Sunday, September 11, 2011

Framing the Story: Spike Lee Remembers 9/11 and Martin Luther King Jr.

How do you remember 9/11? What was your personal story of that day? What are some of the stories that still resonate with you?

The LA Times had an article a few weeks ago that really captured the essence of good storytelling.

Day of terror in New York: Pages from a reporter's 9/11 journal is a series of reflections by Los Angeles Times writer Geraldine Baum on the journal entries she scrawled in her journal on that day.

As I was reading the paper a few weeks ago, I came across this line and felt my heart in my throat as though experiencing the moment myself:

"In the months after Sept. 11, Walter was preoccupied with trying to find who led him and his co-workers to a stairwell, saving all their lives. Finally, he was able to identify "our hero" — Pablo Ortiz, a Port Authority employee who had died helping others. A photograph of Ortiz's family hangs on Walter's office wall."

But also noteworthy is what is unfolding in terms of how companies are remembering 9/11 via their commercials today. Sitting here watching football on the first Sunday of the NFL, I’ve been more intrigued with the commercials taking place between snaps than the game itself.

I wrote a few weeks back about a Chevrolet commercial for the new Martin Luther King Jr. memorial put together by Spike Lee. The result, as you can see below, was powerful. And he’s at it again. I’ve seen this new State Farm commercial he's directed now 4-5 times today and it moves me each time. In  short, a group of school children sing Empire State of Mind while traveling through parts of New York, ending up at a local fire station to serenade a group of fire fighters.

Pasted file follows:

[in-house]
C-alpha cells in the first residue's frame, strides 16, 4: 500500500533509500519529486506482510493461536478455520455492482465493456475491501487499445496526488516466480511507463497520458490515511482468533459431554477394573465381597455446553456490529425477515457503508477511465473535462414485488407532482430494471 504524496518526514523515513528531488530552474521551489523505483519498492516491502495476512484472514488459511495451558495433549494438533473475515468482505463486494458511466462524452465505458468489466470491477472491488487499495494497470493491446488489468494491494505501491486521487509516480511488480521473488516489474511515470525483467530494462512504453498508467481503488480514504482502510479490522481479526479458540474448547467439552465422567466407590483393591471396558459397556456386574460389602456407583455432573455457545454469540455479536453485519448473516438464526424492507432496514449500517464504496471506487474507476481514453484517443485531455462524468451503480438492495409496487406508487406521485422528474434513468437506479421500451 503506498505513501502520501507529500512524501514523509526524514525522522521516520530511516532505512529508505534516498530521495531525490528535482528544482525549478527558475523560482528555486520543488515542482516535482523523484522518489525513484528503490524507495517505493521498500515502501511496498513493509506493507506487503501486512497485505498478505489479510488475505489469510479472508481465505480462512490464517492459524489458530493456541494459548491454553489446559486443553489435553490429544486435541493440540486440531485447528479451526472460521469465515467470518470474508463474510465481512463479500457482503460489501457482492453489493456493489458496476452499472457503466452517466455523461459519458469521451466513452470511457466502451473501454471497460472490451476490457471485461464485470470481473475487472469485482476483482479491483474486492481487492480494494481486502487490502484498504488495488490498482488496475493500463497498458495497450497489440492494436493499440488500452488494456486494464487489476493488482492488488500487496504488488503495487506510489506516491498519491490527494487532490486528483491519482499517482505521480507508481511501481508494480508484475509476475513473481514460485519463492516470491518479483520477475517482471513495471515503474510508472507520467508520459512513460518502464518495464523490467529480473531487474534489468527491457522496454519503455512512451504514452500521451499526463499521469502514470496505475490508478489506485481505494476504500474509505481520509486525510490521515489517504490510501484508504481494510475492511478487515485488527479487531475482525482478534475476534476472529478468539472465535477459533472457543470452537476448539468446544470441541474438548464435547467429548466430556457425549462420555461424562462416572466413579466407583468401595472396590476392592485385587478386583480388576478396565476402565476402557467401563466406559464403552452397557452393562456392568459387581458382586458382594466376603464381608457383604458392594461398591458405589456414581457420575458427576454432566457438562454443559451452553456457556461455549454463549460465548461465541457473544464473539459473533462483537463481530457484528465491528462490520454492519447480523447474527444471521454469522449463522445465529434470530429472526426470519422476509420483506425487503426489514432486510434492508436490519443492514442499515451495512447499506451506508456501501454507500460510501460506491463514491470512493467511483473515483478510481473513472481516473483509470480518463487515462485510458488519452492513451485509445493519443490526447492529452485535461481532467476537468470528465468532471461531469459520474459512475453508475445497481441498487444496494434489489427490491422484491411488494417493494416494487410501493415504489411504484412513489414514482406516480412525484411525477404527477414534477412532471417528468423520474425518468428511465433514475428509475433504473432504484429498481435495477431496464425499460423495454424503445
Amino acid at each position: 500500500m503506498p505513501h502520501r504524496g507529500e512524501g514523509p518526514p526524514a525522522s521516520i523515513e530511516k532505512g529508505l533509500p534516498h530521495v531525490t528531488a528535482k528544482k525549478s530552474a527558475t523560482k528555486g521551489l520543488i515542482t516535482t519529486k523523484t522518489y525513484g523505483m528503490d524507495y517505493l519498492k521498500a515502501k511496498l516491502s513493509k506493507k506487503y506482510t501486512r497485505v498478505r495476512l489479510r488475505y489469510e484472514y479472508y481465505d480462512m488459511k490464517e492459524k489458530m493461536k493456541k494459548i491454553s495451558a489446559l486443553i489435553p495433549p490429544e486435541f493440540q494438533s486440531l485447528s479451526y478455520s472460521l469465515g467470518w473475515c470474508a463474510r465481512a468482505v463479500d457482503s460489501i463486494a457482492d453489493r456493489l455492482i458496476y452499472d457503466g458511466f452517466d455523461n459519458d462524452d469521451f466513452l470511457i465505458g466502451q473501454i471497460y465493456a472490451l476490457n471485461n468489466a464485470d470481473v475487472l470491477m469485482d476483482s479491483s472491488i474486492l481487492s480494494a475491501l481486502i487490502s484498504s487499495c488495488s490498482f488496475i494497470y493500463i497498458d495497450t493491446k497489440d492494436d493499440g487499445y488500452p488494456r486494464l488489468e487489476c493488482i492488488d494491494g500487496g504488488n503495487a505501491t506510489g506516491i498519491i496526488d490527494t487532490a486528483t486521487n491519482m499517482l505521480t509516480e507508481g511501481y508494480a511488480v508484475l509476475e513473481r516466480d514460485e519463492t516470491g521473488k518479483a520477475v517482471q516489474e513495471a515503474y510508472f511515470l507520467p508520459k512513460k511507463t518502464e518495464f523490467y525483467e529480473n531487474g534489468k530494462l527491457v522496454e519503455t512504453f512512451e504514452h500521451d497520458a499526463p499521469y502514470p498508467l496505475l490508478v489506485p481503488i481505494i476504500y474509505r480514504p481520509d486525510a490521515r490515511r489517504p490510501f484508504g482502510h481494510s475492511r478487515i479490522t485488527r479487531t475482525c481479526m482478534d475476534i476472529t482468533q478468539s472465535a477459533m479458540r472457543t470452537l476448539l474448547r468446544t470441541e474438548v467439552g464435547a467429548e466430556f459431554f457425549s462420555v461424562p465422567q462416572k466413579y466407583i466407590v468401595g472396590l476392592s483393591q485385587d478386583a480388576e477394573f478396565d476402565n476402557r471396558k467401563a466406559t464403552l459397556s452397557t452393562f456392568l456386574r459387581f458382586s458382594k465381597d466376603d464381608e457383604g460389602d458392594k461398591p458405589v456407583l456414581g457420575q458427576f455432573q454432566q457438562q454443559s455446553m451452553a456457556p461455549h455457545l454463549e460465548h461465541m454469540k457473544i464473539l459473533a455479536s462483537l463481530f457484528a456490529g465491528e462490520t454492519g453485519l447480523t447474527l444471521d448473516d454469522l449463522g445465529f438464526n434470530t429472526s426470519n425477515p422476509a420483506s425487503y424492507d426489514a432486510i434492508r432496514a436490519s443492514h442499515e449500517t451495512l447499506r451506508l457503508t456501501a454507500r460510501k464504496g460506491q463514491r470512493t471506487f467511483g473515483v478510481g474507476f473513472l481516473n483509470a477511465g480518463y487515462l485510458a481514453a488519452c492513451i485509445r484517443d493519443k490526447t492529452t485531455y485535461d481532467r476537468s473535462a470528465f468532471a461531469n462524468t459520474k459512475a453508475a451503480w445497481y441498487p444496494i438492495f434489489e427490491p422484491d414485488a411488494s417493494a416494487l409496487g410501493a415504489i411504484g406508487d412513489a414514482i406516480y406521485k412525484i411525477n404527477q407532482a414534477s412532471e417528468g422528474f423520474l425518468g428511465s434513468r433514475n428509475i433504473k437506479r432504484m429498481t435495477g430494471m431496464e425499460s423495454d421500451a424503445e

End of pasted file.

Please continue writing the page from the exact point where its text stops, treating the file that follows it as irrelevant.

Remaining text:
I don’t know if State Farm will sell any more home or auto insurance based off this ad. I don’t really care about their motivation for making the spot. It’s a fitting tribute to the men and women who lost their lives. It says something about the resilience of New York, of America, really of humanity to never forget but carry on living.

Watch the spots below. I hope like me, you’ll be happy that two powerful spots like these are reaching a larger audience, and framing the story of two important events in a way any of us who believe in the power of storytelling are happy to see. If you like the version of the song, you can purchase it on Itunes and State Farm says that all proceeds will go to a national firefighters fund.

Chevrolet MLK Commercial

State Farm Empire State of Mind

Interviews and Extras in their own words (on State Farm Youtube site)

Thursday, September 08, 2011

Moving Beyond Generation Limbo, the Lost Generation, etc...

“What it’s like for 20-somethings to go looking for meaningful work- and not find it.” Welcome to the Lost Generation. The other day The New York Times came up for another name for us: Generation Limbo.

So what’s a well-educated 20-something to do? About 14 percent of people who graduated between 2006 and 2010 are unemployed. A greater chunk work in dead-end jobs that pay little more than the rent- if even that. Indeed living at home with mom and dad have less to do with laziness and everything to do with graduating college, prepared for a world that isn’t yet prepared for you.